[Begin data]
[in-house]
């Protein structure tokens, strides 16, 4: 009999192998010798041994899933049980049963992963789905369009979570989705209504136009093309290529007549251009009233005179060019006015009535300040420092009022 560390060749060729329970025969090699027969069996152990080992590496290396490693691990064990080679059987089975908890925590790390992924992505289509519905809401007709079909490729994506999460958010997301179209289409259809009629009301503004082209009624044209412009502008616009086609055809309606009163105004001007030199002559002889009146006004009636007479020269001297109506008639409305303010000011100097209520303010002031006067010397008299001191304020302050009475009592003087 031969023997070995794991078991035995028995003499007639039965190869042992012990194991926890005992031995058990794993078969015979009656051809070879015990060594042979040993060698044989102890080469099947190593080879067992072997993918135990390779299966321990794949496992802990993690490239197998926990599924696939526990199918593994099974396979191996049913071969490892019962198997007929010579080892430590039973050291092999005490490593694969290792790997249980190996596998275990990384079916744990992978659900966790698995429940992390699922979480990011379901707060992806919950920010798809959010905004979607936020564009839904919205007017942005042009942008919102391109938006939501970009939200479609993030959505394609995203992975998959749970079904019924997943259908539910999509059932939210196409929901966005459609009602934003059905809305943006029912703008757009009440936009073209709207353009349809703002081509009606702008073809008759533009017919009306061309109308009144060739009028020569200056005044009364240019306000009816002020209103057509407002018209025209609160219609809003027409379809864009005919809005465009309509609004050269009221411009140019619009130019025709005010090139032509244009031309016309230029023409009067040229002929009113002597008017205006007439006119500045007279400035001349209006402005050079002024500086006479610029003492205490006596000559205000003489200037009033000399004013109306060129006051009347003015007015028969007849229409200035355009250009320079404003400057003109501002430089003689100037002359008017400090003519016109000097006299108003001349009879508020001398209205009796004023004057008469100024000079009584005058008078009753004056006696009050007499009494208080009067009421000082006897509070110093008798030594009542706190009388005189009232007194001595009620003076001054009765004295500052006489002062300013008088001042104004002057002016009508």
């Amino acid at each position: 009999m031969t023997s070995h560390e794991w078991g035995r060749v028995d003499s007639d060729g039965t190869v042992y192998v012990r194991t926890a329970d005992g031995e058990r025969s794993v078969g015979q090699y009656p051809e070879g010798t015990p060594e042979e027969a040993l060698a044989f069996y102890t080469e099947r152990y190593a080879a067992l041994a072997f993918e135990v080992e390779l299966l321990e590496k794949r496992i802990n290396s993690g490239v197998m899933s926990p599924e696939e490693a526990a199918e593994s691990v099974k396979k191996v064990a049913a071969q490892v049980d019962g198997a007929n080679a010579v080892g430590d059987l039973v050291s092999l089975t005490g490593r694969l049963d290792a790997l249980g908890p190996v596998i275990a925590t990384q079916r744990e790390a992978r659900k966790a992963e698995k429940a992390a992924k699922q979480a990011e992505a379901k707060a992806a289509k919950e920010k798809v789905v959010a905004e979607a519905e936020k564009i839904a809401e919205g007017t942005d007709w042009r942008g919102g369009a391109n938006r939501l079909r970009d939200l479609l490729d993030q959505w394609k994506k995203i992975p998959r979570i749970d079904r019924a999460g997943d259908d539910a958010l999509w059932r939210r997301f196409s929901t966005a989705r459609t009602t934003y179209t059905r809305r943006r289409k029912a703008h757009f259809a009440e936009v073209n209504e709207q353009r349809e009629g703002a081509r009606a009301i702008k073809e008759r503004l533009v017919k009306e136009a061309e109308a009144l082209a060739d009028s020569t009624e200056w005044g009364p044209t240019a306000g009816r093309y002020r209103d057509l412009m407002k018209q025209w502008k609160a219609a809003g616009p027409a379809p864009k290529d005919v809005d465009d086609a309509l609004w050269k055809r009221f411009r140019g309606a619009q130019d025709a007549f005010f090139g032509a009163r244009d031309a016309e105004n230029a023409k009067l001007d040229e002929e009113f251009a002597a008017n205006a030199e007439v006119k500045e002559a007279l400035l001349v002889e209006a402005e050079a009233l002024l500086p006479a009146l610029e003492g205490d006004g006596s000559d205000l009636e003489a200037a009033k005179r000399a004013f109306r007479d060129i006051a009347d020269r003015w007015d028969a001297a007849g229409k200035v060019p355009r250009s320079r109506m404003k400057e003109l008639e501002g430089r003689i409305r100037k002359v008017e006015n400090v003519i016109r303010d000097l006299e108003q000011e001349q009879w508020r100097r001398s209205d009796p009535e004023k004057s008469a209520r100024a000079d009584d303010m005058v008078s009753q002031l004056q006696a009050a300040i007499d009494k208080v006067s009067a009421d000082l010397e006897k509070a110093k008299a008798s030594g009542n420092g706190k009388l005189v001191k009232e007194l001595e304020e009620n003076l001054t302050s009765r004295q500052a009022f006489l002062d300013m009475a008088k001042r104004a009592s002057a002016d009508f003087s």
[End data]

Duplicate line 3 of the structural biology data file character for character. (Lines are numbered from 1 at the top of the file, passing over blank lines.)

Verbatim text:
């Amino acid at each position: 009999m031969t023997s070995h560390e794991w078991g035995r060749v028995d003499s007639d060729g039965t190869v042992y192998v012990r194991t926890a329970d005992g031995e058990r025969s794993v078969g015979q090699y009656p051809e070879g010798t015990p060594e042979e027969a040993l060698a044989f069996y102890t080469e099947r152990y190593a080879a067992l041994a072997f993918e135990v080992e390779l299966l321990e590496k794949r496992i802990n290396s993690g490239v197998m899933s926990p599924e696939e490693a526990a199918e593994s691990v099974k396979k191996v064990a049913a071969q490892v049980d019962g198997a007929n080679a010579v080892g430590d059987l039973v050291s092999l089975t005490g490593r694969l049963d290792a790997l249980g908890p190996v596998i275990a925590t990384q079916r744990e790390a992978r659900k966790a992963e698995k429940a992390a992924k699922q979480a990011e992505a379901k707060a992806a289509k919950e920010k798809v789905v959010a905004e979607a519905e936020k564009i839904a809401e919205g007017t942005d007709w042009r942008g919102g369009a391109n938006r939501l079909r970009d939200l479609l490729d993030q959505w394609k994506k995203i992975p998959r979570i749970d079904r019924a999460g997943d259908d539910a958010l999509w059932r939210r997301f196409s929901t966005a989705r459609t009602t934003y179209t059905r809305r943006r289409k029912a703008h757009f259809a009440e936009v073209n209504e709207q353009r349809e009629g703002a081509r009606a009301i702008k073809e008759r503004l533009v017919k009306e136009a061309e109308a009144l082209a060739d009028s020569t009624e200056w005044g009364p044209t240019a306000g009816r093309y002020r209103d057509l412009m407002k018209q025209w502008k609160a219609a809003g616009p027409a379809p864009k290529d005919v809005d465009d086609a309509l609004w050269k055809r009221f411009r140019g309606a619009q130019d025709a007549f005010f090139g032509a009163r244009d031309a016309e105004n230029a023409k009067l001007d040229e002929e009113f251009a002597a008017n205006a030199e007439v006119k500045e002559a007279l400035l001349v002889e209006a402005e050079a009233l002024l500086p006479a009146l610029e003492g205490d006004g006596s000559d205000l009636e003489a200037a009033k005179r000399a004013f109306r007479d060129i006051a009347d020269r003015w007015d028969a001297a007849g229409k200035v060019p355009r250009s320079r109506m404003k400057e003109l008639e501002g430089r003689i409305r100037k002359v008017e006015n400090v003519i016109r303010d000097l006299e108003q000011e001349q009879w508020r100097r001398s209205d009796p009535e004023k004057s008469a209520r100024a000079d009584d303010m005058v008078s009753q002031l004056q006696a009050a300040i007499d009494k208080v006067s009067a009421d000082l010397e006897k509070a110093k008299a008798s030594g009542n420092g706190k009388l005189v001191k009232e007194l001595e304020e009620n003076l001054t302050s009765r004295q500052a009022f006489l002062d300013m009475a008088k001042r104004a009592s002057a002016d009508f003087s």